A clear difference between a collaborative project and an “uni-lateral” project is – how to establish a level of confidence on whether all the parties involved on the project will deliver their contributions as intended. I don’t think this problem is unique to Open Source Software, but in fact can be found in many “trust-based” transactions. By “trust-based” transactions, I mean exchanges where the completion can not be warranted beyond relying on the other party to do the right thing.
Few decades back, a field of mathematics called Game Theory modelled this situation in “the prisoner’s dilemma“. Imagine that you and your best friend have been arrested by the police for a crime to which both of you were part to. You are put into different interrogation cell’s and offer the following deal:
“At the moment, neither of you is talking… but we have enough evidence to put both of you prison for 2 years. However, If you are prepare to incriminate your accomplice, we will cut your sentence to 1year community service and he will spend 5 years in jail. But you must hurry, because we are offering the other guy the same deal. If he gives you up, you will spend 5 years inside…you have 5 minutes to decide” But you know that if both of you talk, the jail term will be 3 years for both of you… so what do you do?
There is no clear cut answer to the question, hence is called a dilemma 🙂 In fact, John Nash identified a theoretical equilibrium point at the “guilty-guilty” scenario. This is the only scenario where, considering the other person’s choice, you couldn’t have been better of if you had chosen differently. However, actual lab experiments showed that “real” people don’t tend to choose the Nash equilibrium more often than the other 3 scenarios.
A variant of the problem is the “iterated prisoner’s dilemma” , this is when the game is played repeatedly and the impact of the decision into future transactions is taken into account in the current “game”. It’s this version of the dilemma that in my opinion applies to collaborative development projects.
In collaborative projects the 2 players are the contributor and “benevolent dictator“/project lead. Will the contributor keep to his/her public commitments? Will the project lead accept the contribution and give the kudos where is due?
Ultimately, the attitude of both players will be influenced by the prospect of future collaborations. If you are trying to facilitate these kind of relations, here my views on how to make it successful:
Iterated the Game as much as possible: Ensure the collaboration is not based on a one-off interaction. The easiest way to do this is to have a multiple-deliveries integration plan vs big bang approach.
Raise the stakes: The prisioner’s dilemma is based on the fact that the reward of defecting is far larger than cooperating. You can alter the situation by raising the stakes for mutual cooperation, making it much more attractive to both parties. (i.e. in a situation where “if nobody talks, you are both free” there is no dilemma)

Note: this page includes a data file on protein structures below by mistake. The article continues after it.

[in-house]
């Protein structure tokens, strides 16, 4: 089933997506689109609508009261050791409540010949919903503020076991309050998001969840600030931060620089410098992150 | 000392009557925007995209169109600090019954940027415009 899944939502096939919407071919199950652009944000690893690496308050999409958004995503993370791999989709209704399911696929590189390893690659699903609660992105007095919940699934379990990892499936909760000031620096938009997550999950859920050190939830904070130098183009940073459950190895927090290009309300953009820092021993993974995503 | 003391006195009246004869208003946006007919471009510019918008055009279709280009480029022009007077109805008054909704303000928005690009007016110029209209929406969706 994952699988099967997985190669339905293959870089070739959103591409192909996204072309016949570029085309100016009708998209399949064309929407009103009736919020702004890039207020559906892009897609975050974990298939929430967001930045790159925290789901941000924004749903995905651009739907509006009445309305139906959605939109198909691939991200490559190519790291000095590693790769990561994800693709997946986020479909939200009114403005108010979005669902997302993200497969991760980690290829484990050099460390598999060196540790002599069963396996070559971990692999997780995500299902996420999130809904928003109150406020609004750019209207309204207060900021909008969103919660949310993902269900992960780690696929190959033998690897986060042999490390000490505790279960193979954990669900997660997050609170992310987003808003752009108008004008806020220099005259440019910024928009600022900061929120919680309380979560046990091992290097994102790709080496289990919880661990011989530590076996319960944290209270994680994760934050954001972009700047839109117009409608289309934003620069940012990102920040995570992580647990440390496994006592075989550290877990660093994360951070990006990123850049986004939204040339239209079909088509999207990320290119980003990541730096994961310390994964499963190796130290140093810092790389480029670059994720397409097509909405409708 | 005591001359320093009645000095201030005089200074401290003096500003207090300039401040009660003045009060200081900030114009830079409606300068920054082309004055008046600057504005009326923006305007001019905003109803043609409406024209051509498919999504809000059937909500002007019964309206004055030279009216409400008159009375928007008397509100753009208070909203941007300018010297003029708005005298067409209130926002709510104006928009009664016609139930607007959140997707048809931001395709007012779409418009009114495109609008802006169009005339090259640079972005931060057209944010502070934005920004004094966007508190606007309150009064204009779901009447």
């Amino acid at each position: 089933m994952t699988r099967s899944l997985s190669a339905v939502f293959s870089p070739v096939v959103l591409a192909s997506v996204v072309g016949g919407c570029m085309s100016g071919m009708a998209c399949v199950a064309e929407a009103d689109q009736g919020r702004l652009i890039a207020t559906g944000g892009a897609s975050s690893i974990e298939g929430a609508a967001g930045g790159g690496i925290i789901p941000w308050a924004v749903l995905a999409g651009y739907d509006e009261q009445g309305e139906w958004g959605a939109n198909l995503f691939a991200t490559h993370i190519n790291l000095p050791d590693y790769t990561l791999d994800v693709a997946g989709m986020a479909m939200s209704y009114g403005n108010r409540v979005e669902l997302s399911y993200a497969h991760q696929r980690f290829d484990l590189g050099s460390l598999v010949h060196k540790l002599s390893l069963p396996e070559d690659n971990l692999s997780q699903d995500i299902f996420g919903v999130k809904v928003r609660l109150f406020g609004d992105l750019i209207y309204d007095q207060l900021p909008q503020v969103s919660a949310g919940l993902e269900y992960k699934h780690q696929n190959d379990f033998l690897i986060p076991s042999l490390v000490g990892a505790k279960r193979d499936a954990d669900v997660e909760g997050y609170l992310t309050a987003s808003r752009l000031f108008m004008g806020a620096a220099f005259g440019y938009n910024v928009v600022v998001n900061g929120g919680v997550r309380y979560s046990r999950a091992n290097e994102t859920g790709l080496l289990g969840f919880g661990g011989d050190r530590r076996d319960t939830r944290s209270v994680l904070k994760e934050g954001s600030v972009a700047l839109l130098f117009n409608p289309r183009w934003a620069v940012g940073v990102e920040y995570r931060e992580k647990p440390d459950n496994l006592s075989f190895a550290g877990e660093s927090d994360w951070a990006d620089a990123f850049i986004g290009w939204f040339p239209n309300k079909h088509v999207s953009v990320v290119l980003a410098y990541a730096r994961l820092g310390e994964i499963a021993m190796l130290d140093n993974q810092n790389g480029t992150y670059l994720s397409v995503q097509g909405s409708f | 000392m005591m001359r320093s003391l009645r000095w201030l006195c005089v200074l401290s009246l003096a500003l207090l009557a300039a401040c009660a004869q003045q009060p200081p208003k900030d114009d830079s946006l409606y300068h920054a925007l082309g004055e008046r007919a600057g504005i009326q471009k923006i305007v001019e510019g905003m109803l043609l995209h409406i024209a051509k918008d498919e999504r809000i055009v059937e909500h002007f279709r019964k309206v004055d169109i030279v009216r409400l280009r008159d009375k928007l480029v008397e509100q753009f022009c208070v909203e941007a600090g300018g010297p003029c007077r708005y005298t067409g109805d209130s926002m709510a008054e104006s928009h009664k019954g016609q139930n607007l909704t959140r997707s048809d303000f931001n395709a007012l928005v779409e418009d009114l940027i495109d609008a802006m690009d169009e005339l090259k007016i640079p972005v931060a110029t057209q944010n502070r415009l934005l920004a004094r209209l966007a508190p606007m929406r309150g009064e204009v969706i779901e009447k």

Lastly, make sure common sense prevails. Although game theory is a fascinating subject, proposed solutions to this dilemma have failed to consistently predict how real human (i.e. not only rational but also emotional) beings actually behave.
Before I joined the Symbian Foundation, I was working on improvement programme for Nokia. During that time, I learned and observed the impact of change in people.
Theory says that a person normally goes through 4 stages/moods before it fully embraces the change. The first two stages consist of denial: either that the change exist all together or that, even when we accept its existence, it is going to impact us at all. This is also true of communities migrating from a close to an open source model.
While, technical changes are easier to accept, the hardest challange remains in encouraging ‘once upon a time’ customers to now be equally responsible for the development of the platform and reminding suppliers that are no longer bound by SLAs, only by common sense.
In a way, that is probably why open source projects with one major member contributor and many users, that limit their collaboration to minor updates, seem easier to accept (maybe because they feel more familiar). However, what are we really trying to achieve by going open source? Will this really unleash platform innovation?
The next stage to denial is exploration. When you start asking yourself what opportunities I can seize if I jump deep into this change. Is it possible that by investing some resources into improving the Symbian Platform I can open up larger opportunities for me and my company?
Start planning what contributions you need to make in order to enable your business model. You can not assume that someone else is going to do it for you, as everyone scratches their own “itch”. You can hope that you will find common ground with other contributors, allowing you to share the “scratching” cost. Recognising the advantage to the community of coordinating “scratching” efforts, the Symbian Foundation has set-up a centralise Release Management and Planning function. We are a growing team of 4, currently working towards building delivery plans for Symbian^2 and Symbian^3.
I guess the last stage is when the change feels so natural that you can not even imagine how you use to survive doing things the “old” way.